Louis Raymond experiments in his own gardens like

a mad scientist, searching out plants that most people have

never seen before & figuring out how to make them perform.- The Boston Globe

…Louis Raymond ensures that trees can grow in Brooklyn…

or just about any other place where concrete consumes

the dirt and skyscrapers shield the sunshine.- USA Today


NEW Trips to Take!

Myrtle's easy when the conditions are right.


NEW Plants to Try!

Louis tries to capture the exact words to describe the fleeting but deep pleasures to be found in these Summer-into-Autumn incredibles.


New Gardening to Do!

Allergic to bees? You can still have an exciting garden, full of flowers and color and wildlife.


Plant Profiles

Climbing Asparagus



For the ultimate in ferny foliage, try Climbing Asparagus.  Yes, it really is asparagus, and yes, it really does climb.  The canes aren't much more than an eighth-inch thick, though, so would be only a doll-house feast.


But the real joy is the mass of thread-thin foliage on canes that soar each Spring to ten, twelve, even fifteen feet.




My clump is very happy on one of the poles of my Red Garden pergolas.  What with the dark-flowered annuals and tropicals they celebrate (as well as require), Red Gardens are always prone to being too dense, too smoldering, too in-your-face.  To lighten it all up, the definitive ferniness of Climbing Asparagus.  It's is the strongest degree of delicacy, so to speak, your garden can grow.



Here's how to grow this feathery vine:


Latin Name

Asparagus verticillatus

Common Name

Climbing Asparagus


Asparagaceae, the Asparagus family.

What kind of plant is it?

Hardy, herbaceous, perennial vine.


Zones 4 - 10.


Clumping, semi-twining, strongly upright.

Rate of Growth

Fast after established.

Size in ten years

A clump about eighteen inches wide at the base, sending up a column of foliage three feet or more wide and fifteen feet tall.


Ferny, but so profusely-foliaged that it's not see-through.

Grown for

the delicate, thread-like foliage exactly like that of edible asparagus, but on the narrowest of stalks that each Spring soar (if supported) in a loose vertical mass.


the sheer oddity and surprise of the plant.


the tiny white flowers, somewhat fragrant, that mature to showy red berries.

Flowering season

late Spring / early Summer:  Mid-June here in Rhode Island


Easy!  Full sun, rich soil, plenty of water.

How to handle it

As with edible asparagus, this is a long-lived clumping plant.  Plant it where you'd like it to thrive for the very long term.  Slow to "clump up," a trait it also shares with edible asparagus, which doesn't send up enough canes to permit harvesting until the third year after planting.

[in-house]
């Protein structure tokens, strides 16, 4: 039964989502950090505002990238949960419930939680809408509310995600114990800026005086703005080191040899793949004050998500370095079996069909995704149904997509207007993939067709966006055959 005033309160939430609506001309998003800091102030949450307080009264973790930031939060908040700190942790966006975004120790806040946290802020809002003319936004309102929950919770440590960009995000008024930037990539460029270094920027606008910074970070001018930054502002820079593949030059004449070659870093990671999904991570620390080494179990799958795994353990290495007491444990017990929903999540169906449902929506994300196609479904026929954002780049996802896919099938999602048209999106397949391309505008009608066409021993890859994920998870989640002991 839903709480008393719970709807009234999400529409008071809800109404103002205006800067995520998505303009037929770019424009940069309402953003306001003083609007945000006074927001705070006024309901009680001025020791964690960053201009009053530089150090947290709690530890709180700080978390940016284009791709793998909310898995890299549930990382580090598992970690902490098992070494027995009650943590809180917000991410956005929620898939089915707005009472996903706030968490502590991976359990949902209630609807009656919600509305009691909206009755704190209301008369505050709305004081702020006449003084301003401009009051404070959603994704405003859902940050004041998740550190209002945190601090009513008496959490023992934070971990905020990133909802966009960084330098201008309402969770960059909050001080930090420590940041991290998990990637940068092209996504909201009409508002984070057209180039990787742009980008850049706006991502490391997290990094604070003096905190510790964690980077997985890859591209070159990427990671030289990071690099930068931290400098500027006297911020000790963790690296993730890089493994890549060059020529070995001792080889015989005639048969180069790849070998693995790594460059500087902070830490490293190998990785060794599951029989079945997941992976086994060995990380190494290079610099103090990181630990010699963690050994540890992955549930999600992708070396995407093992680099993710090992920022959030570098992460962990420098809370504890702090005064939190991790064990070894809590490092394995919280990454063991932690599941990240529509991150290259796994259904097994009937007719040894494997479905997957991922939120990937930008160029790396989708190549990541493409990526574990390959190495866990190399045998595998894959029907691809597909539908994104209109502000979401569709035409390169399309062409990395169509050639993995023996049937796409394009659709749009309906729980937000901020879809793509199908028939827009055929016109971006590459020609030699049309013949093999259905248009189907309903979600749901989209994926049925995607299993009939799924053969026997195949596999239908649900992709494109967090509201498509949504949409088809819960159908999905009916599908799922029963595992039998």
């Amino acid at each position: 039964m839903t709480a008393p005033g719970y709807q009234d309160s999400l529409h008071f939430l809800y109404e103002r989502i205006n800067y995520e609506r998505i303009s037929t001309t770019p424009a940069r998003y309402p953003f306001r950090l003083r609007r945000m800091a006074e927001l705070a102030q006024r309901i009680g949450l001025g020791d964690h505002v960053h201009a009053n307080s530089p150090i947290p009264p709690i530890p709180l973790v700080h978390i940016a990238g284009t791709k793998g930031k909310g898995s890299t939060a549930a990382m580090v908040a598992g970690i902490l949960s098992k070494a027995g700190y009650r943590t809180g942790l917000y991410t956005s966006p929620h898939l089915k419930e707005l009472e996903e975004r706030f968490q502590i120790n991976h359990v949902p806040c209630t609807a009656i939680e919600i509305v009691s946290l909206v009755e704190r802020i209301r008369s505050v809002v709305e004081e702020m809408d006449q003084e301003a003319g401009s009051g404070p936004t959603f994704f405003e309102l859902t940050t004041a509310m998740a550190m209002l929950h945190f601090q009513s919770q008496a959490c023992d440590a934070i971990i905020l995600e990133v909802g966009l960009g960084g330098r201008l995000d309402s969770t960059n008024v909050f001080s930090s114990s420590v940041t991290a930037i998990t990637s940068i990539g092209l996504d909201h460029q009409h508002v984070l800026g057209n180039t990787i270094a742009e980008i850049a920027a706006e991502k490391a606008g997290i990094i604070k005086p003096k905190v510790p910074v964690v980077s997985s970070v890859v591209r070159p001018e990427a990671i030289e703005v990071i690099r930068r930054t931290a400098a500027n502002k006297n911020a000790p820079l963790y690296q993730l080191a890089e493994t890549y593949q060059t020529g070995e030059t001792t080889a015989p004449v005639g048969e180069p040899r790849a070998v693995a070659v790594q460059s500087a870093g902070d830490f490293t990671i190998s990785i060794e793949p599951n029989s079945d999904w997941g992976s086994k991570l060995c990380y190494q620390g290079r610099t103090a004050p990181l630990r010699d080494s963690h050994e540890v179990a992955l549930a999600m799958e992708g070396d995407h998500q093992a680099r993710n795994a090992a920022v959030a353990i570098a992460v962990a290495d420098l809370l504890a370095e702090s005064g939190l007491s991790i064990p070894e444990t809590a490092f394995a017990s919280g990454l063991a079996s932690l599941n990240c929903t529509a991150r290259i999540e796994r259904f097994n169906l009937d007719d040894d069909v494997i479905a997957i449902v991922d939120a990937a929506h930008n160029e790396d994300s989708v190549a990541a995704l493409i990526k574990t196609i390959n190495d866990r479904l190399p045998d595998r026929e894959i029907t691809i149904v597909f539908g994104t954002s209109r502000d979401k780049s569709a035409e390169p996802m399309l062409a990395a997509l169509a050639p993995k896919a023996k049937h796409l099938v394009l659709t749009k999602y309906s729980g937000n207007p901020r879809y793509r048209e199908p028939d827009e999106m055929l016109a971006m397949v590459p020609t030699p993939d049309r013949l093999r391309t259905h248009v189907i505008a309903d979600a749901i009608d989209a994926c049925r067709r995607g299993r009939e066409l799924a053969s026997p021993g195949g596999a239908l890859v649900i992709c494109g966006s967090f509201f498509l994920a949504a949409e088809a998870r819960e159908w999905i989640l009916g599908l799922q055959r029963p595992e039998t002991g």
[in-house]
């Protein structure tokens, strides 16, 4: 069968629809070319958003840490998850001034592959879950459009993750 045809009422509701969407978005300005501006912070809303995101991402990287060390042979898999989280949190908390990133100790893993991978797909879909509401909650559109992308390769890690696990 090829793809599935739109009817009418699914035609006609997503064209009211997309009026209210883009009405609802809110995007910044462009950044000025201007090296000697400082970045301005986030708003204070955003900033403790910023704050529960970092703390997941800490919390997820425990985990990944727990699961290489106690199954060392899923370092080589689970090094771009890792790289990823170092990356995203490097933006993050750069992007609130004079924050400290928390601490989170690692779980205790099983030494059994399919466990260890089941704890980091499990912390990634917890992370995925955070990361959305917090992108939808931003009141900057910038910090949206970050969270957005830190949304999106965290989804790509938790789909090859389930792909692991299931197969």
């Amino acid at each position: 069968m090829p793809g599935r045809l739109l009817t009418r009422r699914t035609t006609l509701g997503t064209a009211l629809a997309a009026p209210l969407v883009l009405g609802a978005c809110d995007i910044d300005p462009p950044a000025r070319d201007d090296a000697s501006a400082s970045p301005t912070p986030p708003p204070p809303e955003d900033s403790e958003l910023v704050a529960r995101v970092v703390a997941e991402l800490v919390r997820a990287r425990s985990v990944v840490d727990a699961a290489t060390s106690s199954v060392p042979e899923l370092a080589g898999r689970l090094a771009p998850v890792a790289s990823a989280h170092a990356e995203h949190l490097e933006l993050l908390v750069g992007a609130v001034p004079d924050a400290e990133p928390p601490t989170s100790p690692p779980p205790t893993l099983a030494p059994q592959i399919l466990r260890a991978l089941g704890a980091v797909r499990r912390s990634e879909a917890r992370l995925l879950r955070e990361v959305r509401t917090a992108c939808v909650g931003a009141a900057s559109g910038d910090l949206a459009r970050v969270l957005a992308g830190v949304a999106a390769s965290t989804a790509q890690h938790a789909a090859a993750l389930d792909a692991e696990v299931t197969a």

Each Spring new canes arise from below-ground; they are a striking but ephemeral deep purple.  Despite twining around each other with joy, the clump overall needs support if it isn't to flop over.  It's best to tie thin twine around the whole clump, gently and every two or three feet, but the canes grow so fast and Spring is such a busy time already that I usually forget, and then must tie in a leaning ten-foot mass that, seemingly, was only a foot tall the week before. 


The canes stiffen up as they gain height, although the tips remain a bit fragile (again, just like edible asparagus).  So while you can be as cavalier as you like when strapping in the body of the column of foliage, you'll want to be careful not to bend or even snap off cane tips that will soon be far above.


The canes die to the ground each Fall.  Be sure to cut the entire clump off at ground level during the cold months.  Otherwise, you'll be clipping out individual canes the following Spring while also trying to avoid the fragile tips of that season's new crop.  I speak from tedious experience here.


the "climbing" asparagus name is a bit of a misnomer: The clump needs support most of the way up.  In my experience, it doesn't self-seed or run, so this is a well-behaved oddity.


Asparagus fern, Asparagus sprengeri, is planted by the millions in landscapes throughout the subtropics and tropics, as well as in containers for houseplants, although it is scorned as a weed in its native South Africa.  The really ferny asparagus fern, Asparagus plumosus, is grown by the cubic mile as filler for flower arrangements.  It, too, is tender.  




Division and by seed.

Native habitat

Central and Eastern Asia

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